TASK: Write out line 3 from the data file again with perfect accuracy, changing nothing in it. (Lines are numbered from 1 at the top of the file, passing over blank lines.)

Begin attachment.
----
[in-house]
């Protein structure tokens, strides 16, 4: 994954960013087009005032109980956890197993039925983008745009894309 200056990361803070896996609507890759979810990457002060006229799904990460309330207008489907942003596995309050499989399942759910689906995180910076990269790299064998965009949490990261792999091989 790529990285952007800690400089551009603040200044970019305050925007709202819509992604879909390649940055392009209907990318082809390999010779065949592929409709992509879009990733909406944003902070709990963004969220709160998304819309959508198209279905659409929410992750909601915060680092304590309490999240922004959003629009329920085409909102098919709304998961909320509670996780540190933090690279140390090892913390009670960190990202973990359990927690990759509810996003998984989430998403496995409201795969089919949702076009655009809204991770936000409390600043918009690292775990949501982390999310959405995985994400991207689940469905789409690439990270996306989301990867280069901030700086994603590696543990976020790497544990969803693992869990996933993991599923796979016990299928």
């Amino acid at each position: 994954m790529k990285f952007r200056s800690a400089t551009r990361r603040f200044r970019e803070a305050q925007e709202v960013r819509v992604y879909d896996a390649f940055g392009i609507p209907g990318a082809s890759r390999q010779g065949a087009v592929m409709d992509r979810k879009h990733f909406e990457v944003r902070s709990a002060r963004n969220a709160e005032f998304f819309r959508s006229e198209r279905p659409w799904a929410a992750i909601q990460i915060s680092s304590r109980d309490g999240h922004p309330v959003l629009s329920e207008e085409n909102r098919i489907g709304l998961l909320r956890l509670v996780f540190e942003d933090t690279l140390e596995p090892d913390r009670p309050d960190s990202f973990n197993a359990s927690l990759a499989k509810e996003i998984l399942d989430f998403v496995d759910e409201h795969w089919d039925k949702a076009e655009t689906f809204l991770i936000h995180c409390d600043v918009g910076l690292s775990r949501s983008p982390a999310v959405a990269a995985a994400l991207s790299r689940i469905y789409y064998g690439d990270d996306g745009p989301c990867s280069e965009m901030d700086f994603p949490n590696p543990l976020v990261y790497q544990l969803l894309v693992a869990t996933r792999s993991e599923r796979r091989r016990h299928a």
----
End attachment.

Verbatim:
């Amino acid at each position: 994954m790529k990285f952007r200056s800690a400089t551009r990361r603040f200044r970019e803070a305050q925007e709202v960013r819509v992604y879909d896996a390649f940055g392009i609507p209907g990318a082809s890759r390999q010779g065949a087009v592929m409709d992509r979810k879009h990733f909406e990457v944003r902070s709990a002060r963004n969220a709160e005032f998304f819309r959508s006229e198209r279905p659409w799904a929410a992750i909601q990460i915060s680092s304590r109980d309490g999240h922004p309330v959003l629009s329920e207008e085409n909102r098919i489907g709304l998961l909320r956890l509670v996780f540190e942003d933090t690279l140390e596995p090892d913390r009670p309050d960190s990202f973990n197993a359990s927690l990759a499989k509810e996003i998984l399942d989430f998403v496995d759910e409201h795969w089919d039925k949702a076009e655009t689906f809204l991770i936000h995180c409390d600043v918009g910076l690292s775990r949501s983008p982390a999310v959405a990269a995985a994400l991207s790299r689940i469905y789409y064998g690439d990270d996306g745009p989301c990867s280069e965009m901030d700086f994603p949490n590696p543990l976020v990261y790497q544990l969803l894309v693992a869990t996933r792999s993991e599923r796979r091989r016990h299928a």